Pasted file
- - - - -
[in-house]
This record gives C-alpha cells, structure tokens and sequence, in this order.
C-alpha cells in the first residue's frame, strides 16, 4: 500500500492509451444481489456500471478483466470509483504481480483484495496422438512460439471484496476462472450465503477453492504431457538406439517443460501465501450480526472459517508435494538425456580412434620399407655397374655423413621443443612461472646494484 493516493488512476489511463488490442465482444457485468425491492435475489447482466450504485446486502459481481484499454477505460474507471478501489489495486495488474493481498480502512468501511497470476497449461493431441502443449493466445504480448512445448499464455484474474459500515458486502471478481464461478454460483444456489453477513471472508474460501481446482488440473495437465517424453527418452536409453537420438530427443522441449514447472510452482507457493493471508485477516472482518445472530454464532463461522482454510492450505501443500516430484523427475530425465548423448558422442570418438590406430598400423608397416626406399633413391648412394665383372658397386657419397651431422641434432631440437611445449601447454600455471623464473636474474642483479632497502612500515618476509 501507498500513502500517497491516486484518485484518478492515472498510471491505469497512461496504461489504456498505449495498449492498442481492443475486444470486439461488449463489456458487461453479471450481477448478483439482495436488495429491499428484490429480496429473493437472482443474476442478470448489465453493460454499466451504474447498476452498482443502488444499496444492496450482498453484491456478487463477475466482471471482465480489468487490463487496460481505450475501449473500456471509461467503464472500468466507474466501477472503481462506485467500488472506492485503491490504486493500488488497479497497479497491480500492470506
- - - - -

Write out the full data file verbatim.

[in-house]
This record gives C-alpha cells, structure tokens and sequence, in this order.
C-alpha cells in the first residue's frame, strides 16, 4: 500500500492509451444481489456500471478483466470509483504481480483484495496422438512460439471484496476462472450465503477453492504431457538406439517443460501465501450480526472459517508435494538425456580412434620399407655397374655423413621443443612461472646494484 493516493488512476489511463488490442465482444457485468425491492435475489447482466450504485446486502459481481484499454477505460474507471478501489489495486495488474493481498480502512468501511497470476497449461493431441502443449493466445504480448512445448499464455484474474459500515458486502471478481464461478454460483444456489453477513471472508474460501481446482488440473495437465517424453527418452536409453537420438530427443522441449514447472510452482507457493493471508485477516472482518445472530454464532463461522482454510492450505501443500516430484523427475530425465548423448558422442570418438590406430598400423608397416626406399633413391648412394665383372658397386657419397651431422641434432631440437611445449601447454600455471623464473636474474642483479632497502612500515618476509 501507498500513502500517497491516486484518485484518478492515472498510471491505469497512461496504461489504456498505449495498449492498442481492443475486444470486439461488449463489456458487461453479471450481477448478483439482495436488495429491499428484490429480496429473493437472482443474476442478470448489465453493460454499466451504474447498476452498482443502488444499496444492496450482498453484491456478487463477475466482471471482465480489468487490463487496460481505450475501449473500456471509461467503464472500468466507474466501477472503481462506485467500488472506492485503491490504486493500488488497479497497479497491480500492470506